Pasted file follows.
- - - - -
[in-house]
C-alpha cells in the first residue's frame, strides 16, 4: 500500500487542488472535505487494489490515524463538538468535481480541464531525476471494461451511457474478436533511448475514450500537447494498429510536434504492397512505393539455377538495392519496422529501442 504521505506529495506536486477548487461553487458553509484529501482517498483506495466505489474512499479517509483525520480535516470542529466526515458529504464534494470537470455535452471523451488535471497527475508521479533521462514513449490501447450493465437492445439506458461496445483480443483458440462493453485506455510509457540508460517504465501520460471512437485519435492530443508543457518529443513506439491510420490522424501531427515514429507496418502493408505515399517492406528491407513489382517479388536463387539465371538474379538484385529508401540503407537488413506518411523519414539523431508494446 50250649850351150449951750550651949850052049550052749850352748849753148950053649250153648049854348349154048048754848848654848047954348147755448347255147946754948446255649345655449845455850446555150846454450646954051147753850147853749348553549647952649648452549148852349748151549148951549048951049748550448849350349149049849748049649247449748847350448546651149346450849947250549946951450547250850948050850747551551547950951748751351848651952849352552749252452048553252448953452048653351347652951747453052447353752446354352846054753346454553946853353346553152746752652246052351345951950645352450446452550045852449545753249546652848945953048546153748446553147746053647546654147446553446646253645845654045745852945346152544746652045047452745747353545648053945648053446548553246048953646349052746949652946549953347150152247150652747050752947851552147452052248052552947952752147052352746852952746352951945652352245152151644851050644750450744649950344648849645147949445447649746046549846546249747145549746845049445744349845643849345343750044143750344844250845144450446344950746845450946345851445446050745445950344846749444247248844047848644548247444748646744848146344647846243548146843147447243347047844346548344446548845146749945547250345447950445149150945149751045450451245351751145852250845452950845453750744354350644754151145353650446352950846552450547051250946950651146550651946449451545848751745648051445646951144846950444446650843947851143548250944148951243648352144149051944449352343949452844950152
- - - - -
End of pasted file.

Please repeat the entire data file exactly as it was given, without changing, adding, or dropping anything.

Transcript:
[in-house]
C-alpha cells in the first residue's frame, strides 16, 4: 500500500487542488472535505487494489490515524463538538468535481480541464531525476471494461451511457474478436533511448475514450500537447494498429510536434504492397512505393539455377538495392519496422529501442 504521505506529495506536486477548487461553487458553509484529501482517498483506495466505489474512499479517509483525520480535516470542529466526515458529504464534494470537470455535452471523451488535471497527475508521479533521462514513449490501447450493465437492445439506458461496445483480443483458440462493453485506455510509457540508460517504465501520460471512437485519435492530443508543457518529443513506439491510420490522424501531427515514429507496418502493408505515399517492406528491407513489382517479388536463387539465371538474379538484385529508401540503407537488413506518411523519414539523431508494446 50250649850351150449951750550651949850052049550052749850352748849753148950053649250153648049854348349154048048754848848654848047954348147755448347255147946754948446255649345655449845455850446555150846454450646954051147753850147853749348553549647952649648452549148852349748151549148951549048951049748550448849350349149049849748049649247449748847350448546651149346450849947250549946951450547250850948050850747551551547950951748751351848651952849352552749252452048553252448953452048653351347652951747453052447353752446354352846054753346454553946853353346553152746752652246052351345951950645352450446452550045852449545753249546652848945953048546153748446553147746053647546654147446553446646253645845654045745852945346152544746652045047452745747353545648053945648053446548553246048953646349052746949652946549953347150152247150652747050752947851552147452052248052552947952752147052352746852952746352951945652352245152151644851050644750450744649950344648849645147949445447649746046549846546249747145549746845049445744349845643849345343750044143750344844250845144450446344950746845450946345851445446050745445950344846749444247248844047848644548247444748646744848146344647846243548146843147447243347047844346548344446548845146749945547250345447950445149150945149751045450451245351751145852250845452950845453750744354350644754151145353650446352950846552450547051250946950651146550651946449451545848751745648051445646951144846950444446650843947851143548250944148951243648352144149051944449352343949452844950152